Crude oil price slips as US plans emergency stockpile release

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Analysis by G-Link analyst Cheng Daravuth.

Crude oil price is likely to dip as the US is moving towards releasing 50 million barrels from its national strategic reserve.

The WTI crude reversed from its record high of $84.97 per barrel on November 10, to around $78 per barrel as of Wednesday. WTI on Tuesday fell to $75 per barrel – a record low since October 10.


Tuesday’s fall was linked to talks that the US, Japan and India would release crude reserves to tame prices despite the threat of faltering demand as Covid-19 cases flare up in Europe, CNBC reported on Tuesday.

“The United States is expected to announce a loan of crude oil from its emergency stockpile on Tuesday as part of a plan it hashed out with major Asian energy consumers to lower energy prices...,” said CNBC.

However, on Tuesday: “Oil prices erased losses and jumped on Tuesday morning following the announcement from the US Administration that it would make available 50 million barrels of oil from the Strategic Petroleum Reserve (SPR) to lower said oil prices.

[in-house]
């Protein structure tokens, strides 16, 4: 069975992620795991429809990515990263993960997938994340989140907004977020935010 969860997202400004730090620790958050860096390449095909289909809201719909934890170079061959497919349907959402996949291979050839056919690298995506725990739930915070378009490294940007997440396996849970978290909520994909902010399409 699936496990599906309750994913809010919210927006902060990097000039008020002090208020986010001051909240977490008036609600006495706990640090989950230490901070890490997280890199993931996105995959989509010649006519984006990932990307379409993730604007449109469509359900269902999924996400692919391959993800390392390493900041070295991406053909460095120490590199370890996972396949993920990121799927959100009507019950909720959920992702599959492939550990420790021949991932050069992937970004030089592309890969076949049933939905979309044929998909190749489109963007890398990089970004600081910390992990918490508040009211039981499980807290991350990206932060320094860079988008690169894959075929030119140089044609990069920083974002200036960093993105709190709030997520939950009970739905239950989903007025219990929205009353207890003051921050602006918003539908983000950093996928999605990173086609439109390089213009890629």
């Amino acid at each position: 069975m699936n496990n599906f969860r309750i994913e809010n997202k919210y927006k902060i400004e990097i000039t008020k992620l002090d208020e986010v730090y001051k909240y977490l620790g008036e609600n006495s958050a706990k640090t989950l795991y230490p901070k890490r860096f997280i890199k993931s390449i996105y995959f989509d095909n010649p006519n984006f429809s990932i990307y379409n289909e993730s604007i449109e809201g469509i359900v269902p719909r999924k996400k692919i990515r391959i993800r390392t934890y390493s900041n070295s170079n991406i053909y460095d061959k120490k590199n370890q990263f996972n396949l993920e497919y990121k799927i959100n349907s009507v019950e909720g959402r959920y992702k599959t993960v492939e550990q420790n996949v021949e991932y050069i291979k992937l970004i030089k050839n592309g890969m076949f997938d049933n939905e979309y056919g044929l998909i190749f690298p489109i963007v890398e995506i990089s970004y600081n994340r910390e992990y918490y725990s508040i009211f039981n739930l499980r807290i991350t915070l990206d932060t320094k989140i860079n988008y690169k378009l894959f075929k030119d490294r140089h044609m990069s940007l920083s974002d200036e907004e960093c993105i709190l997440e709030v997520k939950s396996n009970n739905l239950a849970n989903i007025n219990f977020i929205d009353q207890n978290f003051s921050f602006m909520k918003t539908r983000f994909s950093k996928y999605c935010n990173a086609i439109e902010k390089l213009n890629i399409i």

“The headline for the oil market on Tuesday morning was the announcement of US President Joe Biden that the Department of Energy would release 50 million barrels of oil from the SPR in a bid to lower high gasoline prices in a coordinated effort with other major oil-consuming nations.

“Despite the seemingly big number, 50 million barrels, the US release actually equals around two and a half days of American petroleum consumption, which was at 20.5 million barrels per day in the pre-pandemic 2019.”

For technical analysis, oil price is creating a short-term down trend and long-term uptrend. However, investors can see signals of reversing back to $65 per barrel based on strong support at $65 per barrel.


Moreover,other indicators such as Fibonacci and MACD are also indicating short-term reversing to $65 per barrel. Therefore, for this week’s trading recommendation, investors should consider selling crude oil at $78 per barrel, setting a take-profit function at $66 per barrel and a stop-loss at $86 per barrel.

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